The rifle was created in 1903 and replaced the Springfield Model 1892-99, M1895 Lee Navy, M1885 Remington-Lee, and the Springfield Model 1873.
In 1905, the U.S. Military adopted the rifle, and created the M1905 Bayonet, which was meant to fit on the 1903s. The M1906 .30-60 Caliber was made as it's standard ammunition.
In 1917, when America entered World War I, the M190A3 was made the standard rifle for Infantry. After the war, the M1906 .30-06 Caliber was replaced by the M1 Caliber 30, a 174-grain boat-tail bullet. It was later replaced by the M2 Ball.
Eventually, the M1 Garands began to replace the 03s, but The U.S. Marines prized the Springfield for it's reliability and accuracy.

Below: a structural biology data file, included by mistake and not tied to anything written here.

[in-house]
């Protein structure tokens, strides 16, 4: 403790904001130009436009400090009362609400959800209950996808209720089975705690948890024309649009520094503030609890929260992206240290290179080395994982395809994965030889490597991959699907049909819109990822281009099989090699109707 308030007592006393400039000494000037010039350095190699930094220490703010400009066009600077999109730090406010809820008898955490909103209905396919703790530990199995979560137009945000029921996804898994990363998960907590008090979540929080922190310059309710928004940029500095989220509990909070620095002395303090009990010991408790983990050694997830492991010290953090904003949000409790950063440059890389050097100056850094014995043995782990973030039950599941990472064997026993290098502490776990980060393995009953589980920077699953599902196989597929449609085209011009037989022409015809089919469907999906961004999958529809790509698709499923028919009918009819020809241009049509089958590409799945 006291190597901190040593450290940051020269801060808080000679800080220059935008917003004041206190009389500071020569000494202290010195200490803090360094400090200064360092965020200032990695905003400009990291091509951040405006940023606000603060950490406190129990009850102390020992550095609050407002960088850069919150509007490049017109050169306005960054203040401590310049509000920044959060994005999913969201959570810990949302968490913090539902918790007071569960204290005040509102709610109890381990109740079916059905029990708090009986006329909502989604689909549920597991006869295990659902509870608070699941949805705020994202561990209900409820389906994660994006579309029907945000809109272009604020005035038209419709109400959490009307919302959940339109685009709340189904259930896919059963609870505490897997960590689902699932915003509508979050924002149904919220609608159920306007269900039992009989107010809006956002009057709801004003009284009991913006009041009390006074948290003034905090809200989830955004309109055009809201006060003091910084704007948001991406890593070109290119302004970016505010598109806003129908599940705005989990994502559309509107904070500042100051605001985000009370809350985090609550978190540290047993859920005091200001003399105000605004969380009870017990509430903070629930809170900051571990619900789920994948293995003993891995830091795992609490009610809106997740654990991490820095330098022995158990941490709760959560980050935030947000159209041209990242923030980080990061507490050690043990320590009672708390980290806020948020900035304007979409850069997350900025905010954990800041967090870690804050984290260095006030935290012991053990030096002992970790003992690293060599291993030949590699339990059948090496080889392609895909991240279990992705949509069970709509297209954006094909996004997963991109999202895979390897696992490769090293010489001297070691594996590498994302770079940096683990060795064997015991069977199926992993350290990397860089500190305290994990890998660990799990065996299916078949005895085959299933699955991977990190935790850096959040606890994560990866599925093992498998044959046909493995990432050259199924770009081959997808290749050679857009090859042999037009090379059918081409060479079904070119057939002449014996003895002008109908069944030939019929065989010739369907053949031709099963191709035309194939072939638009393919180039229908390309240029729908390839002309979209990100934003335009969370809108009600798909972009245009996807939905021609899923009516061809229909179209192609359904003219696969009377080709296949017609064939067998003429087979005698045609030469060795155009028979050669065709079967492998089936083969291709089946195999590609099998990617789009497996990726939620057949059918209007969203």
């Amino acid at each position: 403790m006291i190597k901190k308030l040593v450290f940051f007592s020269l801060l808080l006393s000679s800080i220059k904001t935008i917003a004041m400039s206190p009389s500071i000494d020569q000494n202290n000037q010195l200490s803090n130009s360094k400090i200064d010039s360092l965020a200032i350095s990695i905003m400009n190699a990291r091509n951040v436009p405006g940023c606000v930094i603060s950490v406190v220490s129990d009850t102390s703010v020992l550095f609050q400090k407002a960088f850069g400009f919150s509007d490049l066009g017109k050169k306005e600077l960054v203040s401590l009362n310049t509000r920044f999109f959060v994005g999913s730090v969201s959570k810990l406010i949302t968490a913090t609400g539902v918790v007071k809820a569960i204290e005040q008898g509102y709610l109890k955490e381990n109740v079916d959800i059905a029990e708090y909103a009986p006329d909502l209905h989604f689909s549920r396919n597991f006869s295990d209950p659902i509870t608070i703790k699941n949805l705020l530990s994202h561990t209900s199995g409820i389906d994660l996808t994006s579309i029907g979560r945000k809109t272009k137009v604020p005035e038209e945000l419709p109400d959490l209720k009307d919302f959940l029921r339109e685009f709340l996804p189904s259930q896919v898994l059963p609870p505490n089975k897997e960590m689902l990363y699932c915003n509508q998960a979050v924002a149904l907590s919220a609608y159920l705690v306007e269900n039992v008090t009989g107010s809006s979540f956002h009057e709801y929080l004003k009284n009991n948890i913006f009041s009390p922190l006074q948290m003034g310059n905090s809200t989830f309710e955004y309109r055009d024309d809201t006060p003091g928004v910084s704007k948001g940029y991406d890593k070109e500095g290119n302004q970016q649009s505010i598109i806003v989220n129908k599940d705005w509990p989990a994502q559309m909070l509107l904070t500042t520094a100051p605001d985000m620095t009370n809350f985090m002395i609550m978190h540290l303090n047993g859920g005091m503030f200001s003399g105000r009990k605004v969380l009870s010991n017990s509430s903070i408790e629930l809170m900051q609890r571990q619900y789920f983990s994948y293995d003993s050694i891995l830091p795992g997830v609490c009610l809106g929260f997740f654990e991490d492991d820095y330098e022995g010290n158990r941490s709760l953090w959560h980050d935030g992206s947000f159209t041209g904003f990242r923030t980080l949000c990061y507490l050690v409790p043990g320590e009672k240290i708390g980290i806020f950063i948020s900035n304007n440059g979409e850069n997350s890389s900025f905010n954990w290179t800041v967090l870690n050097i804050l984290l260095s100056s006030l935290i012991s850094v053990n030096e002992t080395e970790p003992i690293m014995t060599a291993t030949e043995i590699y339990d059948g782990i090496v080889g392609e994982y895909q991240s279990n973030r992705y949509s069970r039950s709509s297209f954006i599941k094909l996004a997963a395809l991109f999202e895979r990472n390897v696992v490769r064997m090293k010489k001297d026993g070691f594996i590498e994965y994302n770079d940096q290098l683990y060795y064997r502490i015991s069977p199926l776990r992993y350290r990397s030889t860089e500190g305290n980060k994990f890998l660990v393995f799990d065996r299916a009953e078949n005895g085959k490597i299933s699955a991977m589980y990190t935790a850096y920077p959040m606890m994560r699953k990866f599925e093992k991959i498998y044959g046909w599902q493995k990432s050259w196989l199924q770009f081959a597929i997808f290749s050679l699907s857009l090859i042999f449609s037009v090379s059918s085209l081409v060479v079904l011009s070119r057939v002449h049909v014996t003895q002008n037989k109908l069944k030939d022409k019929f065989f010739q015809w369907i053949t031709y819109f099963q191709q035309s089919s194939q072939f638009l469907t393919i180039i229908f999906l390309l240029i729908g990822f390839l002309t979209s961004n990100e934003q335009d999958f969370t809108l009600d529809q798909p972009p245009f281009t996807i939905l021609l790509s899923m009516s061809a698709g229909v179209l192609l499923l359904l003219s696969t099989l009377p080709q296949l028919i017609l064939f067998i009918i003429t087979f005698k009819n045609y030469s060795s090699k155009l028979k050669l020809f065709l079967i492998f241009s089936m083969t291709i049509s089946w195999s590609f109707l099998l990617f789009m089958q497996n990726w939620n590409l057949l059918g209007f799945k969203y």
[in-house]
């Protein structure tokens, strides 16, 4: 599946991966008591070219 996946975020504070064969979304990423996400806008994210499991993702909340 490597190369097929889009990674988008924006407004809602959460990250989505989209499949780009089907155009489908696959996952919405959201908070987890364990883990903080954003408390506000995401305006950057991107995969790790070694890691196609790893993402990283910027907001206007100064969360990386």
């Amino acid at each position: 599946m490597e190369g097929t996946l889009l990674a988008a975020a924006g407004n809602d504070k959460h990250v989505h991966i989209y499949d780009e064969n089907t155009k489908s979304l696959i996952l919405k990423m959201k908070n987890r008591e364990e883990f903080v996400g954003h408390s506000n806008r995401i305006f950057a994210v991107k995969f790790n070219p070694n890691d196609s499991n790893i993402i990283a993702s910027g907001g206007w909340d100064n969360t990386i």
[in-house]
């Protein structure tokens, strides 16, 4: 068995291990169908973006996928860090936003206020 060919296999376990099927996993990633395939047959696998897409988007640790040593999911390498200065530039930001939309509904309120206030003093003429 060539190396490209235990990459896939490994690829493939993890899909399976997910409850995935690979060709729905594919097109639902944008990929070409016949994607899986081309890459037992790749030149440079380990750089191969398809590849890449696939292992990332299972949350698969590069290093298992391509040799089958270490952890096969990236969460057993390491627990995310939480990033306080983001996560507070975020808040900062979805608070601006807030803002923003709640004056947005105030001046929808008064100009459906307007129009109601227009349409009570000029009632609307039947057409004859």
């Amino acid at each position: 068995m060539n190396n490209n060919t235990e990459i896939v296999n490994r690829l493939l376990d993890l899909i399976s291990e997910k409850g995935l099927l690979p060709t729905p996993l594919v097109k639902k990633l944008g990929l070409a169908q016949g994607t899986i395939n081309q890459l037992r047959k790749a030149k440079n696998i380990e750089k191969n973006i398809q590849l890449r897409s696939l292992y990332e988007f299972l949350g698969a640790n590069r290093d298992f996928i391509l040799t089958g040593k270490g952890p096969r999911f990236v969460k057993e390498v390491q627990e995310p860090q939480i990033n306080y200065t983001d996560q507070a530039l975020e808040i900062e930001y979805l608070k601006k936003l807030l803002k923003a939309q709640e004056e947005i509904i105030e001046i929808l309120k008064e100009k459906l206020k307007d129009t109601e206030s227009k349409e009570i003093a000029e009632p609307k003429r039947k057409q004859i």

When America entered World War II, the Springfield was made into a sniper rifle. The Springfield was the most common sniper rifle used by American Infantry during the World War II. During the early battles, the Marines that fought in The Pacific mostly used '03s. The Marines eventually began to use the newer M1s, but still kept the Springfield as their primary sniper rifle. The U.S. Army Rangers also preferred the M1903A3 more than M1s, because it was more effective in commando missions.
The Springfeild was rarely used in the Korean War, but the Navy and Marines still used the rifle.
It eventually started to go out of favor, but limited amounts were used in the Vietnam War but only if they were desperate.